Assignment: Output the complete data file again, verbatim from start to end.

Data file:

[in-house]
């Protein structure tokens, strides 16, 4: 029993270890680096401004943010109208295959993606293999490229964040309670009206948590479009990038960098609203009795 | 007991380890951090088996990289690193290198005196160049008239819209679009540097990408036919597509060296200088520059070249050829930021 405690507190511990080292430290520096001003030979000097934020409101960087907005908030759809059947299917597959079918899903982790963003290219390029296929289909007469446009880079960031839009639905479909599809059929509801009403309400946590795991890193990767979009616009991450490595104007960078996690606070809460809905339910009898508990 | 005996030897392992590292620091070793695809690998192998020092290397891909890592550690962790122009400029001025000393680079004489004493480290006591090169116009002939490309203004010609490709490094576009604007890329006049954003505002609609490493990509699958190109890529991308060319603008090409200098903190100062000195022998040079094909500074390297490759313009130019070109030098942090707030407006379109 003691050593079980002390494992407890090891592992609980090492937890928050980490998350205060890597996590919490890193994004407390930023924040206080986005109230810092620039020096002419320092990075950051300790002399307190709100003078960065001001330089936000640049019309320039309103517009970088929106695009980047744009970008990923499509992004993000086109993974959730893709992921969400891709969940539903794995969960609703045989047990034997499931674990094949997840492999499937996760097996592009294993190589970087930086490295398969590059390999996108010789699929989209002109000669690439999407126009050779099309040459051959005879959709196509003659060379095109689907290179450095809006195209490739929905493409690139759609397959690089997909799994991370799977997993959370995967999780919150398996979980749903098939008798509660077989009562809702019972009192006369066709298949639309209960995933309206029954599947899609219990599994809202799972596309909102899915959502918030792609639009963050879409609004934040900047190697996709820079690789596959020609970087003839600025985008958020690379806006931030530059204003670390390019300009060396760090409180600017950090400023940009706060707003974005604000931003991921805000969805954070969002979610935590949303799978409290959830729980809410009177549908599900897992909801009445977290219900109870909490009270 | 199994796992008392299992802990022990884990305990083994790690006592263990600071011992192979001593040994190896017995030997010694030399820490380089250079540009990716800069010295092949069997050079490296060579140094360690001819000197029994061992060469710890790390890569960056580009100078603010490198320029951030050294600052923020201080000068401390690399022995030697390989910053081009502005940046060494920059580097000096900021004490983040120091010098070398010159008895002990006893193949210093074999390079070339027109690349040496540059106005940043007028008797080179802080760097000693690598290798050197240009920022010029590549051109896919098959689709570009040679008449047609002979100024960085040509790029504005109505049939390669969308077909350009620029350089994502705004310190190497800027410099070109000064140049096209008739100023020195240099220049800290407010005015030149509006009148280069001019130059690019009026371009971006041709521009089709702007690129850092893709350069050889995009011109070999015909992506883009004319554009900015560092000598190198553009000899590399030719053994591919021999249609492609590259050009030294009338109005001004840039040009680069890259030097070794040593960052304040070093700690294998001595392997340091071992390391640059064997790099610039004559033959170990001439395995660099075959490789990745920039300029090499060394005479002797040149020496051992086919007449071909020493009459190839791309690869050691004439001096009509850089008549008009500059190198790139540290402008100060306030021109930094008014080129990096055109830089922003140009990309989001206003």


[in-house]
């Protein structure tokens, strides 16, 4: 029993270890680096401004943010109208295959993606293999490229964040309670009206948590479009990038960098609203009795 | 007991380890951090088996990289690193290198005196160049008239819209679009540097990408036919597509060296200088520059070249050829930021 405690507190511990080292430290520096001003030979000097934020409101960087907005908030759809059947299917597959079918899903982790963003290219390029296929289909007469446009880079960031839009639905479909599809059929509801009403309400946590795991890193990767979009616009991450490595104007960078996690606070809460809905339910009898508990 | 005996030897392992590292620091070793695809690998192998020092290397891909890592550690962790122009400029001025000393680079004489004493480290006591090169116009002939490309203004010609490709490094576009604007890329006049954003505002609609490493990509699958190109890529991308060319603008090409200098903190100062000195022998040079094909500074390297490759313009130019070109030098942090707030407006379109 003691050593079980002390494992407890090891592992609980090492937890928050980490998350205060890597996590919490890193994004407390930023924040206080986005109230810092620039020096002419320092990075950051300790002399307190709100003078960065001001330089936000640049019309320039309103517009970088929106695009980047744009970008990923499509992004993000086109993974959730893709992921969400891709969940539903794995969960609703045989047990034997499931674990094949997840492999499937996760097996592009294993190589970087930086490295398969590059390999996108010789699929989209002109000669690439999407126009050779099309040459051959005879959709196509003659060379095109689907290179450095809006195209490739929905493409690139759609397959690089997909799994991370799977997993959370995967999780919150398996979980749903098939008798509660077989009562809702019972009192006369066709298949639309209960995933309206029954599947899609219990599994809202799972596309909102899915959502918030792609639009963050879409609004934040900047190697996709820079690789596959020609970087003839600025985008958020690379806006931030530059204003670390390019300009060396760090409180600017950090400023940009706060707003974005604000931003991921805000969805954070969002979610935590949303799978409290959830729980809410009177549908599900897992909801009445977290219900109870909490009270 | 199994796992008392299992802990022990884990305990083994790690006592263990600071011992192979001593040994190896017995030997010694030399820490380089250079540009990716800069010295092949069997050079490296060579140094360690001819000197029994061992060469710890790390890569960056580009100078603010490198320029951030050294600052923020201080000068401390690399022995030697390989910053081009502005940046060494920059580097000096900021004490983040120091010098070398010159008895002990006893193949210093074999390079070339027109690349040496540059106005940043007028008797080179802080760097000693690598290798050197240009920022010029590549051109896919098959689709570009040679008449047609002979100024960085040509790029504005109505049939390669969308077909350009620029350089994502705004310190190497800027410099070109000064140049096209008739100023020195240099220049800290407010005015030149509006009148280069001019130059690019009026371009971006041709521009089709702007690129850092893709350069050889995009011109070999015909992506883009004319554009900015560092000598190198553009000899590399030719053994591919021999249609492609590259050009030294009338109005001004840039040009680069890259030097070794040593960052304040070093700690294998001595392997340091071992390391640059064997790099610039004559033959170990001439395995660099075959490789990745920039300029090499060394005479002797040149020496051992086919007449071909020493009459190839791309690869050691004439001096009509850089008549008009500059190198790139540290402008100060306030021109930094008014080129990096055109830089922003140009990309989001206003």